Clinicians in Intensive Care Unit. Wikimedia Commons

Questions of Life or Death

She was an atheist and outspoken “right to die” and “living will” advocate. But the life of Sylvie Ménard was affected by another illness: her own. We interviewed this woman whose heart and mind were changed by the facts staring her in the face.
Matteo Forte

“It’s not illness but life that’s incurable.” Sylvie Ménard, 64, married with one son, an oncologist at Milan’s Tumor Institute, is frank. Ever since she discovered she had bone cancer, she’s had a different take on euthanasia. A patient’s illness is not something apart from their humanity or expectations. As a member of a committee of doctor-patients appointed by the Health Minister “to humanize medicine,” she believes it is impossible to treat pain while ignoring the urge to live that we all have within us from birth–an urge to live that may actually be heightened when we get cancer. Family affections rediscovered in the experience of suffering and the banks of evergreens that brighten her office are all signs of the same urge. During our conversation, she receives a call from an anxious patient. She is reassuring: “Listen to your son,” she says. “A mother should always listen her son.” And then: “Keep your morale up, otherwise the medicines won’t do any good.” This call came in the middle of our discussion and confirmed her stance in practice of her newfound convictions.

Dr. Ménard, you were in favor of euthanasia. Now you’re against it. Why?
I was a student of Dr. Umberto Veronese, a great mentor. He always supported euthanasia, so now he’s launched the idea of the “living will”–you have the right, when you’re well, to say how you want to die. I used to be firmly convinced we should decide our own fate. Then, when I fell ill, my perspective changed.

How did it happen?
I realized, above all, that when you get sick, death is no longer virtual, the death of the other, but is part of your own life day by day. You feel it pressing on you. And the closer you feel to death, the more you say, “I’ll do all I can to live as long as possible.” Before falling ill, I was ready to say: “Extraordinary medical treatment or these medicines we know nothing about… Heavens, no, I don’t want them.” Today, I will do any thing that offers me hope. But I also say, “I don’t want to feel pain.” It’s a rule of mine not to suffer.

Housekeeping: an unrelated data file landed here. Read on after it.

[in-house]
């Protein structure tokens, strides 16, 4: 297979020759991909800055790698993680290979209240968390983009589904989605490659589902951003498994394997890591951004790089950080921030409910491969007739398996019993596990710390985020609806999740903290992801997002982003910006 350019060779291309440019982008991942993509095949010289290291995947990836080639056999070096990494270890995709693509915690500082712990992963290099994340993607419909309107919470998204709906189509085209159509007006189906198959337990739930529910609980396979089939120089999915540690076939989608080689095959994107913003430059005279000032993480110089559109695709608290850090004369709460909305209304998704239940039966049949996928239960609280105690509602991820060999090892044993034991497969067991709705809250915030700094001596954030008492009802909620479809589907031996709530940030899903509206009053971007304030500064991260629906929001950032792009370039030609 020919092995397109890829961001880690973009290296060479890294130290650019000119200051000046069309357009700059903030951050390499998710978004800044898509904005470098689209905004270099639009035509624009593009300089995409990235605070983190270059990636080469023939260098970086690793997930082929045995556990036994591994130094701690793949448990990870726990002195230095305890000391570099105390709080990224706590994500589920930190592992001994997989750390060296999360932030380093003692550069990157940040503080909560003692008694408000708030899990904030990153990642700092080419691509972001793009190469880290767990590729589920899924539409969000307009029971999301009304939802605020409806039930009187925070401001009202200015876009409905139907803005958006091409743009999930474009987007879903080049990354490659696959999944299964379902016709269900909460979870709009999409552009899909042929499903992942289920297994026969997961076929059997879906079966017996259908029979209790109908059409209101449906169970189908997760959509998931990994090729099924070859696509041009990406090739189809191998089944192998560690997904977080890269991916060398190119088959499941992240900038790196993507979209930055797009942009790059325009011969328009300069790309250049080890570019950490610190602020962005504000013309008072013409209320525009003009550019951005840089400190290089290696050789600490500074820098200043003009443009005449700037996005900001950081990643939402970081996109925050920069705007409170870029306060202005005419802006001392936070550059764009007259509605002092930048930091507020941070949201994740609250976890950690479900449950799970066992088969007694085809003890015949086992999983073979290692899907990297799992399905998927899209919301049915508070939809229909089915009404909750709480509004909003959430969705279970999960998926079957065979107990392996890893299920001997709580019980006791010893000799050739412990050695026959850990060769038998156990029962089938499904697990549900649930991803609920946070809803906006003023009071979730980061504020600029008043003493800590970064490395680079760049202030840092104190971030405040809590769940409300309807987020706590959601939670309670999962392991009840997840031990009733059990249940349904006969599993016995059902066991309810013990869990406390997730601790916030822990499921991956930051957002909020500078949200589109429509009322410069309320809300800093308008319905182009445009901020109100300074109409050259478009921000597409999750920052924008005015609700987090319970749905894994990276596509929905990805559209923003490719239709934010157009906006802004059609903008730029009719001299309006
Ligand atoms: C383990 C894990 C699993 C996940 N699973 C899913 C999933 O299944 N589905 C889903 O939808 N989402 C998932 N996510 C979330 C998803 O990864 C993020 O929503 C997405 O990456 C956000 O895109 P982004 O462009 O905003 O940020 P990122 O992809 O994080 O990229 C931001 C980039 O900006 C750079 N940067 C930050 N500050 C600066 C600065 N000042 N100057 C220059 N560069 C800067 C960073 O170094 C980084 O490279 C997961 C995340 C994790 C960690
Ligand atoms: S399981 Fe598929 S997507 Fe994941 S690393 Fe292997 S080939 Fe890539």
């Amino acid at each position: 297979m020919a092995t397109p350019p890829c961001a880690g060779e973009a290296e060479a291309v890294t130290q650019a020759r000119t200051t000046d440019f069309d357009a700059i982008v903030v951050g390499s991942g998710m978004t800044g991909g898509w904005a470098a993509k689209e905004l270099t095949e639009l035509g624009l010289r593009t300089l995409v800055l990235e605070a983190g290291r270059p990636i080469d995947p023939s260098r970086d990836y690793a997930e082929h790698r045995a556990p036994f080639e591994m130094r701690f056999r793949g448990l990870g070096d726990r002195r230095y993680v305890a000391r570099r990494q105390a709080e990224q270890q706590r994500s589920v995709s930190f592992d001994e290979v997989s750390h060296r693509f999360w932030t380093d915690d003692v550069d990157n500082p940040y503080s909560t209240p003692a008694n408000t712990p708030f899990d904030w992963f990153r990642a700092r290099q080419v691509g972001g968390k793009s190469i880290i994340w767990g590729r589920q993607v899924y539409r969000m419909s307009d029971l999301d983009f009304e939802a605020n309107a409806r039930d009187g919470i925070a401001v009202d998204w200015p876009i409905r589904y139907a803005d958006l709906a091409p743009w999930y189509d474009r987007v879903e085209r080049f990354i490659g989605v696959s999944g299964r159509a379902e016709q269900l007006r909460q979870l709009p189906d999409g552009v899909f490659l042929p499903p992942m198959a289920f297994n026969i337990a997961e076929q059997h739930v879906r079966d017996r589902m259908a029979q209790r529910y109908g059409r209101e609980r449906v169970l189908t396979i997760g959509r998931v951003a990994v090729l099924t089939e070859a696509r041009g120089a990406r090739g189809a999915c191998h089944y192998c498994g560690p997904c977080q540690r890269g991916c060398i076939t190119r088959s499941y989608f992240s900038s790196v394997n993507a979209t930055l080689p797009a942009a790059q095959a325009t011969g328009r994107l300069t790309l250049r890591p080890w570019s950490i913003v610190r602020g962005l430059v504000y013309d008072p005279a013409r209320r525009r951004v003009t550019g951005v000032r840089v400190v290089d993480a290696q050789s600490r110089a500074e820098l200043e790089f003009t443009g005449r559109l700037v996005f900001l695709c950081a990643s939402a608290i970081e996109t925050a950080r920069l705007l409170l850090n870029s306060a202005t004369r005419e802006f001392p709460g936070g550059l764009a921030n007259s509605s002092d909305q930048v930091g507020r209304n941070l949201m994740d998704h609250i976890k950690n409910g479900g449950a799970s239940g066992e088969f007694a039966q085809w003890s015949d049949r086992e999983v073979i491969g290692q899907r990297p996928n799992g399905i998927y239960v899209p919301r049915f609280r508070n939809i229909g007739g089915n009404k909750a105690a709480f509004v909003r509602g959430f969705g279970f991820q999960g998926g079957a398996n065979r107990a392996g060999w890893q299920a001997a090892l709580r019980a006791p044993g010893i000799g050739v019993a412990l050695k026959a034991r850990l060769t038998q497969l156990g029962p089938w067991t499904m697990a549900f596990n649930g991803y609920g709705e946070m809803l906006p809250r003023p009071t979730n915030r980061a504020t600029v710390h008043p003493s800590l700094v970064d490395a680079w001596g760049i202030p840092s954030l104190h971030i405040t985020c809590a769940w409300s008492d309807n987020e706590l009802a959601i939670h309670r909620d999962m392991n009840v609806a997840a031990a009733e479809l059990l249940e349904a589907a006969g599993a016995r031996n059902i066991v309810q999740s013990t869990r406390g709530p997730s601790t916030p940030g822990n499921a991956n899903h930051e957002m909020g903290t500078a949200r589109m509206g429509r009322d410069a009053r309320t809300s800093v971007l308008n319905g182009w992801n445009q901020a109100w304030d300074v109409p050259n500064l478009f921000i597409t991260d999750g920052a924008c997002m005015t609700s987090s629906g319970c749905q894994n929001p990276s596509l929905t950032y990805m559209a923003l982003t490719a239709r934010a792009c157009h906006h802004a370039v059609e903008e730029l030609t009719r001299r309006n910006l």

The “right not to suffer” is the principal argument used by supporters of euthanasia. Why do you feel it’s not valid?
Instead of persuading a patient to seek euthanasia because he’s suffering, the best thing would be to save him from suffering–and not just because pain therapies have made giant strides in recent years. People generally support euthanasia for two reasons. The first is because they don’t want to end up bed-ridden and completely dependent on others for all their physiological functions–theeating, washing, and so on. As long as we’re self-sufficient, life is considered worthwhile. When we’re not, people claim the “dignity of death,” which is terrible. It’s like saying: “Everyone who isn’t self-sufficient but bed-ridden and perhaps in pain is leading a ‘worthless’ life”. So we’ll let them die so as to regain their dignity. Apart from being horrible, this attitude harbors the risk that a right of this kind might become a duty.

In what sense?
A person who feels he’s a burden to his family because he’s not self-sufficient, knowing euthanasia exists, will feel almost duty-bound to remove the burden. It seems that here we’re going well beyond the other side of humanity, of the so-called “freedom to do whatever we want to.” I haven’t the freedom to take a hammer and hit you on the head. So it’s not true that we’re free to do whatever we want. Then there’s the second problem. Patients often get depressed, precisely because they feel they’re a burden and are suffering acute pain. Depression is something pretty much all patients experience sooner or later. Giving them a paper to sign authorizing the doctor to have them put down is like seeing someone on the parapet of a bridge and giving them a push instead of holding out your hand to help them back.

Those that claim the right to euthanasia would object: “But it’s a free choice for every individual. You’ve chosen to live, but why deny someone else a different choice?”